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Community Design Element
Only areas below are considered part of the General Plan.
The City of Menifee is visually defined by both its natural and built environments. As the city continues to grow, special attention must be paid to shaping the city's collective image while maintaining and improving the quality and character of its existing neighborhoods. The focus of this element is on strengthening the city's community design identity-the collection of gateways, neighborhoods, corridors, development, rural areas, activity centers, and design amenities that compose the city's image. These features are a foundation for achieving the design objectives established by the city.
Menifee largely consists of a collection of distinctive communities, originally established prior to incorporation; it is important to maintain the unique character of these areas while developing or enhancing features that create a cohesive city image. The objectives of this element are to:
- Preserve and enrich the visual quality of the city
- Protect and enhance the sense of place and character of Menifee's exiting neighborhoods
- Create distinctive corridors that demonstrate variety in the visual character of the community
- Protect the city's scenic resources
- Protect the character of the city's rural areas
- Create Economic Development Corridors that encourage pedestrian activity
- Utilize buffers to transition between dissimilar land uses
Purpose of Element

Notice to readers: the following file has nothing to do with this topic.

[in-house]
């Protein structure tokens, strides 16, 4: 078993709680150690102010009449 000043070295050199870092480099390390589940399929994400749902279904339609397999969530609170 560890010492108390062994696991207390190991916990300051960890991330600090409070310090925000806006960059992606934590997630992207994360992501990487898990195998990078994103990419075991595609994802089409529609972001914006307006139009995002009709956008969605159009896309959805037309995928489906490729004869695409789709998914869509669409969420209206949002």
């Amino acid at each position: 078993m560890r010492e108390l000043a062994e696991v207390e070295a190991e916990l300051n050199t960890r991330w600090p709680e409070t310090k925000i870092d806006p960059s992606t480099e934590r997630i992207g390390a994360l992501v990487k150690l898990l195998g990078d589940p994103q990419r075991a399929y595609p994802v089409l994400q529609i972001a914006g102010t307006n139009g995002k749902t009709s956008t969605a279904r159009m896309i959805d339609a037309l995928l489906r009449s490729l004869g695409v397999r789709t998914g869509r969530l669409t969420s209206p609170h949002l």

According to state law, a community design element is not mandatory but the Government Code authorizes cities and counties to adopt additional elements as deemed relevant and necessary. The City of Menifee's Community Design Element is intended to enhance the current community identity through the identification of design techniques, guidelines, and features that will enhance the visual character of the city and its neighborhoods. It serves as a practical guide to city leaders, developers, business owners, and residents as they provide direction to implement new projects in Menifee and is intended to stimulate design creativity in the city.
All General Plan elements, whether they are mandatory or optional, must be consistent with 1 another. Building upon the Land Use Element, the Community Design Element focuses more specifically on the image, character, and form of the built environment. It also supports the goals and policies in the Circulation Element related to Scenic Highway Corridors and the preservation of natural landforms discussed in the Open Space and Conservation Element.
Click on the goal links below to see the policies that are associated with the individual goals identified in this element. Readers should also refer to the Implementation Actions for additional items that must be undertaken by the city to achieve the goals and policies for this element.
- CD-1: Community Image. A unified and attractive community identity that complements the character of the city's distinctive communities.
- CD-2: Rural Design. Preserve and enhance the character of the city's rural areas
- CD-3: Design Quality. Projects, developments, and public spaces that visually enhance the character of the community and are appropriately buffered from dissimilar land uses so that differences in type and intensity do not conflict.
- CD-4: Corridors and Scenic Resources. Recognize, preserve, and enhance the aesthetic value of the city's enhanced landscape corridors and scenic corridors.
- CD-5: Economic Development Corridor design. Economic Development Corridors that are visually distinctive and vibrant and combine commercial, industrial, residential, civic, cultural, and recreational uses.
- CD-6: Community Design Features. Attractive landscaping, lighting, and signage that conveys a positive image of the community.
General Plan Exhibits
For detailed information related to community design, please refer to the following reference materials.